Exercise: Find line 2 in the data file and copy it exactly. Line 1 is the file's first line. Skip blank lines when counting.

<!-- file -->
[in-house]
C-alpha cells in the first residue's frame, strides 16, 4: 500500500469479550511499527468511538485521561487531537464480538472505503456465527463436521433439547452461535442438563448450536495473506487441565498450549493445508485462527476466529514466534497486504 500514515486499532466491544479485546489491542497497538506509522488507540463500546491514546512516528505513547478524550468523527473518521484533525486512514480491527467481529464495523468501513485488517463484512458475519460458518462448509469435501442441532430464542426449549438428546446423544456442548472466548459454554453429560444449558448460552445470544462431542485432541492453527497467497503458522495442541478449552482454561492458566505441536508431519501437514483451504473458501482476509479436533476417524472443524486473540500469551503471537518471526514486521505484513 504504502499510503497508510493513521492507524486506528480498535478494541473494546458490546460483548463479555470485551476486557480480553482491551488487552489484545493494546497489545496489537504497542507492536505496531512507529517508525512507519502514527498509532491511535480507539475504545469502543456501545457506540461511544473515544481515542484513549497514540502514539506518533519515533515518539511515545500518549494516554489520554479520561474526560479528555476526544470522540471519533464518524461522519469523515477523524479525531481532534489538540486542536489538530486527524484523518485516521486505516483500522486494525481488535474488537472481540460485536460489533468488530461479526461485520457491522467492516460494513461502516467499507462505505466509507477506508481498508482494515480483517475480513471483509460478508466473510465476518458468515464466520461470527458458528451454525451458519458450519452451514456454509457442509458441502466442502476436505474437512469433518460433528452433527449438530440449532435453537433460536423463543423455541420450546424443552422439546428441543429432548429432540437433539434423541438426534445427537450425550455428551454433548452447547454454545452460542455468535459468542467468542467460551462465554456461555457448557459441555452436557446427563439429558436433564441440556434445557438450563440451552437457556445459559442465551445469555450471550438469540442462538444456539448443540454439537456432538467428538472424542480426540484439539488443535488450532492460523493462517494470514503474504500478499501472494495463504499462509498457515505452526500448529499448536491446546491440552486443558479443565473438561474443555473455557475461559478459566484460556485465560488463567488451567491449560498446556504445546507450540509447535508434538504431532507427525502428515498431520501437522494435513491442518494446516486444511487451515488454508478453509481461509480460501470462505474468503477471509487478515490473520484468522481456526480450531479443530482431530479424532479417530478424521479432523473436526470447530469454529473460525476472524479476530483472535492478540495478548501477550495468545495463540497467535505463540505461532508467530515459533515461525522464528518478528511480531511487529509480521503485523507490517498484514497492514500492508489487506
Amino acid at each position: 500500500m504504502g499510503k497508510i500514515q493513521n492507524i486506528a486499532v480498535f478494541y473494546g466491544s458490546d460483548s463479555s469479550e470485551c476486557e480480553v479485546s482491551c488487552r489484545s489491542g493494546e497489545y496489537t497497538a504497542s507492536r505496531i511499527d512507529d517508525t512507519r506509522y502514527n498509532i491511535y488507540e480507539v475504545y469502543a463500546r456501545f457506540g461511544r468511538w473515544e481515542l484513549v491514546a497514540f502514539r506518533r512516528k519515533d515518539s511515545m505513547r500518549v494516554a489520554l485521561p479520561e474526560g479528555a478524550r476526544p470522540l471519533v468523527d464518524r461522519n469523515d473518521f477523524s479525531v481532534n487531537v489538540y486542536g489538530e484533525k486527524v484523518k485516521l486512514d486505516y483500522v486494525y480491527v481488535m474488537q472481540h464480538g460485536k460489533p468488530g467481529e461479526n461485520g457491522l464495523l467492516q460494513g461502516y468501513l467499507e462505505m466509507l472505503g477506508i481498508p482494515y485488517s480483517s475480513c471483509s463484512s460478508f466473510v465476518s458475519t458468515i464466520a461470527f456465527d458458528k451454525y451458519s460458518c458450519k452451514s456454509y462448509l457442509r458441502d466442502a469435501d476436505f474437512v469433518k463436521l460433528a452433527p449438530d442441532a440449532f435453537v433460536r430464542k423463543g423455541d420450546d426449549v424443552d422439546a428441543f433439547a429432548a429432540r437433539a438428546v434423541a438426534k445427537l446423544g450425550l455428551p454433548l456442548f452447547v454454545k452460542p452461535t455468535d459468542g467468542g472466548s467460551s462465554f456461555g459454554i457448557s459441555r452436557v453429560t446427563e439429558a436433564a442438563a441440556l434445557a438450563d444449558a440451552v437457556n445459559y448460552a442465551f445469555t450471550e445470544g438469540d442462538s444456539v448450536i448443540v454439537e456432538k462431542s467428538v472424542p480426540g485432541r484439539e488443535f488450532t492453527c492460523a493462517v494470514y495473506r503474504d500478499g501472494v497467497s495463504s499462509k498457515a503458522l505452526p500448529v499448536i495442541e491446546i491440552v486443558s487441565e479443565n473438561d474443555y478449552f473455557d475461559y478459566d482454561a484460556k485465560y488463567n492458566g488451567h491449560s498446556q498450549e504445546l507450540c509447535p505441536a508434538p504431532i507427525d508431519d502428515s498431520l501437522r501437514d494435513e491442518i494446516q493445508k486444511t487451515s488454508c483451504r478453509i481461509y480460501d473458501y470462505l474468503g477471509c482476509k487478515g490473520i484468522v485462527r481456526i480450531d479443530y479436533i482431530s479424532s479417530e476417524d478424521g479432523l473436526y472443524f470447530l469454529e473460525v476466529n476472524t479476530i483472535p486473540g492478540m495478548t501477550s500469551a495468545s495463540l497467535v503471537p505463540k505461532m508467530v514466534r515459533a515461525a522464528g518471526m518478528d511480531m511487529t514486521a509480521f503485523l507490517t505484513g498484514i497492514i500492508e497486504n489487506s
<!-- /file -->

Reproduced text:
C-alpha cells in the first residue's frame, strides 16, 4: 500500500469479550511499527468511538485521561487531537464480538472505503456465527463436521433439547452461535442438563448450536495473506487441565498450549493445508485462527476466529514466534497486504 500514515486499532466491544479485546489491542497497538506509522488507540463500546491514546512516528505513547478524550468523527473518521484533525486512514480491527467481529464495523468501513485488517463484512458475519460458518462448509469435501442441532430464542426449549438428546446423544456442548472466548459454554453429560444449558448460552445470544462431542485432541492453527497467497503458522495442541478449552482454561492458566505441536508431519501437514483451504473458501482476509479436533476417524472443524486473540500469551503471537518471526514486521505484513 504504502499510503497508510493513521492507524486506528480498535478494541473494546458490546460483548463479555470485551476486557480480553482491551488487552489484545493494546497489545496489537504497542507492536505496531512507529517508525512507519502514527498509532491511535480507539475504545469502543456501545457506540461511544473515544481515542484513549497514540502514539506518533519515533515518539511515545500518549494516554489520554479520561474526560479528555476526544470522540471519533464518524461522519469523515477523524479525531481532534489538540486542536489538530486527524484523518485516521486505516483500522486494525481488535474488537472481540460485536460489533468488530461479526461485520457491522467492516460494513461502516467499507462505505466509507477506508481498508482494515480483517475480513471483509460478508466473510465476518458468515464466520461470527458458528451454525451458519458450519452451514456454509457442509458441502466442502476436505474437512469433518460433528452433527449438530440449532435453537433460536423463543423455541420450546424443552422439546428441543429432548429432540437433539434423541438426534445427537450425550455428551454433548452447547454454545452460542455468535459468542467468542467460551462465554456461555457448557459441555452436557446427563439429558436433564441440556434445557438450563440451552437457556445459559442465551445469555450471550438469540442462538444456539448443540454439537456432538467428538472424542480426540484439539488443535488450532492460523493462517494470514503474504500478499501472494495463504499462509498457515505452526500448529499448536491446546491440552486443558479443565473438561474443555473455557475461559478459566484460556485465560488463567488451567491449560498446556504445546507450540509447535508434538504431532507427525502428515498431520501437522494435513491442518494446516486444511487451515488454508478453509481461509480460501470462505474468503477471509487478515490473520484468522481456526480450531479443530482431530479424532479417530478424521479432523473436526470447530469454529473460525476472524479476530483472535492478540495478548501477550495468545495463540497467535505463540505461532508467530515459533515461525522464528518478528511480531511487529509480521503485523507490517498484514497492514500492508489487506